In the forthcoming Maharastra Assembly Polls, the total number of candidates who are contesting is 3559, which is an increase of 33% over the number of candidates who contested way back in 2004. The Election Commission of India has found that there would be 7.56 crore electors in the state of Maharashtra this time. The total number of contesting parties in the Assembly Elections is 92, which is an increase of 60% over the number of contesting parties in 2004. While these figures may point to democratization of Indian polity combined with greater participation, it is important to look deeper into the backgrounds of the candidates who are contesting. The National Election Watch (NEW,, a citizen action group comprising of 1200 NGOs, which is working for poll reform, has recently done an analysis of 880 affidavits filed by contesting candidates out of the total 3559 in Maharastra. It has been found that there are criminal cases pending against 276 candidates out of 880 candidates (31%). Both Maharashtra Navnirman Sena (MNS) and Shiv Sena (SS) have 42 each, Bhartiya Janata Party (BJP) has 31, and both Bahujan Samajwadi Party (BSP) and Indian National Congress (INC) have 23 each such candidates who have criminal cases pending against them. These numbers portray the pitiable condition of electoral democracy in Maharastra as far as criminalization of politics is concerned. If candidates with such track records are elected, then law and justice would be at peril. Such persons with criminal backgrounds may manipulate the rules and regulations in order to come out clean every time when their activities are being scrutinized.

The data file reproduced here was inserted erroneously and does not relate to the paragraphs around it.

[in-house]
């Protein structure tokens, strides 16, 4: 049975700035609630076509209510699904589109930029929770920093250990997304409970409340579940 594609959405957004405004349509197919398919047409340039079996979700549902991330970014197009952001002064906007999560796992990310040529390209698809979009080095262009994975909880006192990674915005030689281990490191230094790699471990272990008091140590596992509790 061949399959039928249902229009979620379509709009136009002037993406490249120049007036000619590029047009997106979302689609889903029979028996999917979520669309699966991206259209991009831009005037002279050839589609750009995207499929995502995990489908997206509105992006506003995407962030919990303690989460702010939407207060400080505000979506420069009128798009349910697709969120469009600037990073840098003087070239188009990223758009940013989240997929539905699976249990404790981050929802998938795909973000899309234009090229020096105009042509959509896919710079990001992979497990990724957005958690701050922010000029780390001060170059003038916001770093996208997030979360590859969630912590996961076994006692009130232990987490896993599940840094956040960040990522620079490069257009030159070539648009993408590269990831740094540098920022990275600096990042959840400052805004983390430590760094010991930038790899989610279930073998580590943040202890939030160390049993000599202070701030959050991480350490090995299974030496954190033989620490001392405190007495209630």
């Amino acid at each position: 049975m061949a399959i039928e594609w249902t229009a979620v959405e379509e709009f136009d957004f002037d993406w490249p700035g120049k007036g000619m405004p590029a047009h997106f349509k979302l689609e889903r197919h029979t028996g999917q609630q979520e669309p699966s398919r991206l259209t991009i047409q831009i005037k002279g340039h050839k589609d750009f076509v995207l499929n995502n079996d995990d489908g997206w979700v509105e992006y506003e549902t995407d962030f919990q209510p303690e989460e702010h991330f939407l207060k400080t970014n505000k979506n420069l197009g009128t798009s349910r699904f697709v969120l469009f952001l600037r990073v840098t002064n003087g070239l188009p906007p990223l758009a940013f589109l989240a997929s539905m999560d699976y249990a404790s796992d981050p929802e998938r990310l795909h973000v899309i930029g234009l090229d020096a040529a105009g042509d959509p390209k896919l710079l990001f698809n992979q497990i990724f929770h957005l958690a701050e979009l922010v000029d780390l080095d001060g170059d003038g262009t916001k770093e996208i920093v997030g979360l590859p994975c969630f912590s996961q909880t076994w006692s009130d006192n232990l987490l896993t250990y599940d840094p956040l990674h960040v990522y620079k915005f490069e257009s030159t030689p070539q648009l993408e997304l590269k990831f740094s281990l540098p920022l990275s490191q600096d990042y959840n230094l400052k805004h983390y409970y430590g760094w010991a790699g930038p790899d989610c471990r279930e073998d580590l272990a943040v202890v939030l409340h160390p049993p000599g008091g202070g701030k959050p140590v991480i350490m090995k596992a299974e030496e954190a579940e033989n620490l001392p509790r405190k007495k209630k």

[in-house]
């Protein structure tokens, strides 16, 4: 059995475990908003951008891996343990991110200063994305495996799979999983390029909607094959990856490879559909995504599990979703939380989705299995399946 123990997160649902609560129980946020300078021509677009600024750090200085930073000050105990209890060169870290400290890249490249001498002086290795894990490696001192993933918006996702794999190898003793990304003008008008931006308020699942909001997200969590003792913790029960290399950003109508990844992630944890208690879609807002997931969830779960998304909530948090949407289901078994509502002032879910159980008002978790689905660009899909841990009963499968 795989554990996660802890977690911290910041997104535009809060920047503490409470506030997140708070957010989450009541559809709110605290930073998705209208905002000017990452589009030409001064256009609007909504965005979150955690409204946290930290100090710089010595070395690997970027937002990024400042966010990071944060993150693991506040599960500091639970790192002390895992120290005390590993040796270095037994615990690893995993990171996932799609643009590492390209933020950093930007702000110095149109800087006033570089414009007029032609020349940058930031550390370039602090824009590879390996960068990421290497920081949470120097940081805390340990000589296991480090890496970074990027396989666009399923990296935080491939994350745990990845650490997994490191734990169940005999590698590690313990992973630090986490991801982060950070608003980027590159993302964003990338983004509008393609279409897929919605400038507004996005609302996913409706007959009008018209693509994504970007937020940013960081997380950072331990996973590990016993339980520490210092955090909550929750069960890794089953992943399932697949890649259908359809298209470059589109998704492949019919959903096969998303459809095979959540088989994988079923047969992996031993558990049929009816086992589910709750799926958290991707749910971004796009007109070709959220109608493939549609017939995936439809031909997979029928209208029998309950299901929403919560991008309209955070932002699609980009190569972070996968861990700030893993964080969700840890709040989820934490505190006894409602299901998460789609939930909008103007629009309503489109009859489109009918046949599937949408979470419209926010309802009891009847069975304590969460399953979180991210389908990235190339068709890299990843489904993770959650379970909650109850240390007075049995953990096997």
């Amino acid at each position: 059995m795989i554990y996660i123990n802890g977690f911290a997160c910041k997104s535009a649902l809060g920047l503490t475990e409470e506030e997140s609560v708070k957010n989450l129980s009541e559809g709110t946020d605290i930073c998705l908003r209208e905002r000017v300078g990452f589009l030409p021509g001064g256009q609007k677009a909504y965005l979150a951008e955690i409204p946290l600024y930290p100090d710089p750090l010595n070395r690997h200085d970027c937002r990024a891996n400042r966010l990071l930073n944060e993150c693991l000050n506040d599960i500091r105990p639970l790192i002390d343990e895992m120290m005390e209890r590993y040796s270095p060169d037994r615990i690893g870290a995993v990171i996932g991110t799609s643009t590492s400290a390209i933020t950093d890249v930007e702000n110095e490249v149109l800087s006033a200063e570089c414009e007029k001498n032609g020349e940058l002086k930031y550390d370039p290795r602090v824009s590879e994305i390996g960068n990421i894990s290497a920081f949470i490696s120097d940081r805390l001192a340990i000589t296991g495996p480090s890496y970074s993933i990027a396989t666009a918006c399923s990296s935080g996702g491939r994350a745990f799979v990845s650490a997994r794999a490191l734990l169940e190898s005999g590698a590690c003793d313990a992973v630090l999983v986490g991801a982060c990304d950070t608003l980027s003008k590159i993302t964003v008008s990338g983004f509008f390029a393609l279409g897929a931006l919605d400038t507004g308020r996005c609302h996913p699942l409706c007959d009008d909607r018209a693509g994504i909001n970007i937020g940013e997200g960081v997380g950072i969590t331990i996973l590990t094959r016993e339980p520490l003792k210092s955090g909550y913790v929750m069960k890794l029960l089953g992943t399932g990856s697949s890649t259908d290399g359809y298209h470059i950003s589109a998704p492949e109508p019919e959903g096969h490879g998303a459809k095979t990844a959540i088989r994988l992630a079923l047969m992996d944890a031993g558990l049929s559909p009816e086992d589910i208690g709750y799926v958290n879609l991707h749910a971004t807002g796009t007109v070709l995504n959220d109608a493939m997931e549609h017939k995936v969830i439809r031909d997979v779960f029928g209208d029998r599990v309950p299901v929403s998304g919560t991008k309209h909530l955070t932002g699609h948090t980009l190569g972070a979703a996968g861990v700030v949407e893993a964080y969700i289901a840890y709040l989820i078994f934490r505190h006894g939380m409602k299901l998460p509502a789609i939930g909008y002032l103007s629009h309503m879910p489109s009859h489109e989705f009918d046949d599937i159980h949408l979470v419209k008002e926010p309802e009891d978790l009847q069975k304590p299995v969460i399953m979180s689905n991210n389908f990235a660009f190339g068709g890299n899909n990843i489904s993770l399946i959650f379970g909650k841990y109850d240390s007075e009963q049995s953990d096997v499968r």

There are 212 crorepatis (24%) among the 880 candidates whose affidavits have been analysed by NEW. If criminal track record combined with money power is what makes a candidate a winner in the Assembly Elections, then it is difficult to predict who would take up the issues surrounding voters’ lives and livelihoods when it comes to democratic governance.

The total number of candidates with pending criminal records is 45 in the case of Vidarbha region. Major political parties have fielded candidates with criminal records. There are 26 “crorepatis” among 114 candidates (23%). BJP is topping the list with 53% “crorepatis” (9 out of 17). 46% of candidates (52 of 114) from Vidarbha region have not furnished PAN card details. What more do we need in a region like this which is regarded as the dark spot of agrarian despair and where farmers’ suicides is rampant.